Fusion Science and Technology / Volume 44 / Number 4 / December 2003 / Pages 756-762
Technical Paper / dx.doi.org/10.13182/FST44-756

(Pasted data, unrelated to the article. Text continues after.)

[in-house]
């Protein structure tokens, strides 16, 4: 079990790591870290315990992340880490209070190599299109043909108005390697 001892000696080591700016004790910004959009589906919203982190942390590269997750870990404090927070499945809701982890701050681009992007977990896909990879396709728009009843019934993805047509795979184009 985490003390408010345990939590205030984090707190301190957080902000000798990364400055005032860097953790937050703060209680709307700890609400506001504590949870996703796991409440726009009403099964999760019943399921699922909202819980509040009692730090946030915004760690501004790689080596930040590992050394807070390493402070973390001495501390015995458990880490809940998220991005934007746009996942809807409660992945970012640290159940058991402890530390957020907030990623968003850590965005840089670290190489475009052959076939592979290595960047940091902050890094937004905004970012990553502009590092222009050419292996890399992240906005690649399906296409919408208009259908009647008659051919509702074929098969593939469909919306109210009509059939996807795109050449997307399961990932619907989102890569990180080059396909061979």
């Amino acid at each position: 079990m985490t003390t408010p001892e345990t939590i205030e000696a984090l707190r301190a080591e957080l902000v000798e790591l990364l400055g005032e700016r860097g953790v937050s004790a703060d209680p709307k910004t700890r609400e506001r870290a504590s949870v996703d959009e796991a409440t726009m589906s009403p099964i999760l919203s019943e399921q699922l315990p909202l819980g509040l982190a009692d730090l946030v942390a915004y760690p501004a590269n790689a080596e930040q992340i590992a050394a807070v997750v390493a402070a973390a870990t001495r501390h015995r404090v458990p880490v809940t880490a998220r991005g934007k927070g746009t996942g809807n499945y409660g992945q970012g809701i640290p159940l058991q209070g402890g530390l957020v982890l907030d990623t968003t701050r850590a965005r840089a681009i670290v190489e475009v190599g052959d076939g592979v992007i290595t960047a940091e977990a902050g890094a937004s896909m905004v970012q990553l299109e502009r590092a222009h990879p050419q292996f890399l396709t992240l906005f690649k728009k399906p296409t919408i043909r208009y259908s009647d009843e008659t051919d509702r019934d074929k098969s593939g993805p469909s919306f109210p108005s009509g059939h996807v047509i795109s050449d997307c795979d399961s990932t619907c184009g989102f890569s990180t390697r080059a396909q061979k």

A simple model is used to analyze the systems for feedback stabilization of the resistive wall mode (RWM) in proposed burning plasma experiments. In ITER, the presence of several conducting structures close to the control coils, but far from the plasma, leads to a slow feedback response time compared to the time scale of the RWM growth. In FIRE, the copper shell passive stabilizer sets a relatively long time scale for the RWM growth; therefore, the effects of higher resistivity structures close to the coils and far from the plasma are nearly negligible. RWM feedback control should be able to raise the stable N up to near the ideal-wall limit in FIRE with moderate requirements on the feedback electronics bandwidth.